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CCOM Office of the Dean UI Office of the Provost Coe College Drake University Loras College
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Drake Univ. | Loras College | Morningside College | Wartburg College
FUTURE in Biomedicine Fellow: Chinh Dao, PhD, assistant professor of biologyStudent Research Assistant: Randi RumboldUI Faculty Host: Fred Quelle, PhD, associate professor of pharmacologyProject:Erythropoietin receptor ubiquitination and trafficking effects on signal transduction.
The FUTURE in Biomedicine program started at The University of Iowa should be a national model for summer research programs. It has created unique synergisms that have driven scientific endeavors forward, facilitated collaborations between research programs in Iowa, provided cutting-edge and practical research experience to undergraduates from smaller liberal arts colleges and universities, and promoted the professional programs at The University of Iowa. The program has been a wonderful experience and will be highly recommended to all of my colleagues.
The program combines the efforts of science faculty and undergraduates in productive ways. Faculty at small liberal arts institutions often have limited resources to perform research and enabling them take advantage of the programs and instrumentation at The University of Iowa helps them accelerate their own research programs. Host laboratories gain the experience of scientists who bring different scientific perspectives and training obtained from other institutions. They help drive the research aims of their host laboratory forward and help progress their own research programs as well. The undergraduates benefit from cutting-edge and hands-on experience with ‘science as science is currently being done’.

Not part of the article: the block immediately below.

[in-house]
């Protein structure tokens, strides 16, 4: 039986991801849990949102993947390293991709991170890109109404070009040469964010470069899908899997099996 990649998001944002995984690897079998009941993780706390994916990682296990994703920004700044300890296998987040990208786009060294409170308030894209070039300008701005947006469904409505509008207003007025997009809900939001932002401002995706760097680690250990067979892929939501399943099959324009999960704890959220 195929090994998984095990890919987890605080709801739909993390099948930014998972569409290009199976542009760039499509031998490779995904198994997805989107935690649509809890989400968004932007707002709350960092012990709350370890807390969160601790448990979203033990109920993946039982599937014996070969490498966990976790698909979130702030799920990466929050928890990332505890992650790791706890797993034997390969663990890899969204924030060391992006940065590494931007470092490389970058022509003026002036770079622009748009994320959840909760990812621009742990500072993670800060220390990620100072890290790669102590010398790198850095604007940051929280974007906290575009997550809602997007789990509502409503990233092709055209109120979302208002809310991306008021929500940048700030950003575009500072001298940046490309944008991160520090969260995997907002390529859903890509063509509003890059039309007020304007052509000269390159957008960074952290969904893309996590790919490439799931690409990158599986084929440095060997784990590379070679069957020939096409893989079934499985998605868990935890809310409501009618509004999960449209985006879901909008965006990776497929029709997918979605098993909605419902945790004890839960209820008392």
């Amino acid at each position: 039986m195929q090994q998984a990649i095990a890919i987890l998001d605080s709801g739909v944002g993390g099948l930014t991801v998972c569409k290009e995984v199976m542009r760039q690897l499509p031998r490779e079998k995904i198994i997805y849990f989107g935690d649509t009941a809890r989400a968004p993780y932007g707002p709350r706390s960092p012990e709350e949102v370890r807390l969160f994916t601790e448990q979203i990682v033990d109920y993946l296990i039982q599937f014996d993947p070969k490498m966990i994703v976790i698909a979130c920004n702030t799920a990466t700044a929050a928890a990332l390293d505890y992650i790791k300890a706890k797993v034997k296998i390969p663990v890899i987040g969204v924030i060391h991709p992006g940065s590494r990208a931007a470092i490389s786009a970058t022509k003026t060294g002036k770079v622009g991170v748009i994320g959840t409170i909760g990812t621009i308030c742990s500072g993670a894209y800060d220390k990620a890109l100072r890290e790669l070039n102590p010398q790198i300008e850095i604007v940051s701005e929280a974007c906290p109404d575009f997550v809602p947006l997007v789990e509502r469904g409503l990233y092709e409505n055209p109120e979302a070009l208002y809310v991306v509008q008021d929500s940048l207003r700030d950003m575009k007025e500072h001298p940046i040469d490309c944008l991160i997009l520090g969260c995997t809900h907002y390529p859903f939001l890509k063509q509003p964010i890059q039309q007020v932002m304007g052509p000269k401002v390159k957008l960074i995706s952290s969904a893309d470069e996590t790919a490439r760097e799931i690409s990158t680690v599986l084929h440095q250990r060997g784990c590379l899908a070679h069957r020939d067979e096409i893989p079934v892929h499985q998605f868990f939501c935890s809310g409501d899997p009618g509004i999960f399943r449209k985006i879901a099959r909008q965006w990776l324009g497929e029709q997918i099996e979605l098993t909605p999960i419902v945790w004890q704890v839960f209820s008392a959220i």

Enabling the research fellow to identify a talented undergraduate helps ensure that the individual is deserving, easy to mentor, and motivated to do science. Pairing a student as a research assistant with a faculty member helps minimize the potential encumbrance that a summer research student may potentially pose to the host laboratory. That student has a known and immediate resource in the laboratory. The program has staying power. The faculty members return to their home institutions with increased knowledge of Iowa’s programs and intellectual and research resources. This helps them be more informed as advisors, it helps them promote the programs at Iowa to their advisees, and helps them establish professional contacts at Iowa. Students complete the program with a good sense of what a career in science would be like, what graduate school will entail, and a favorable impression of the Iowa campus. Overall, Dr. Shea has developed a creative program that should not only continue into future years, but be expanded.
Chinh Dao, PhDFUTURE in Biomedicine Fellow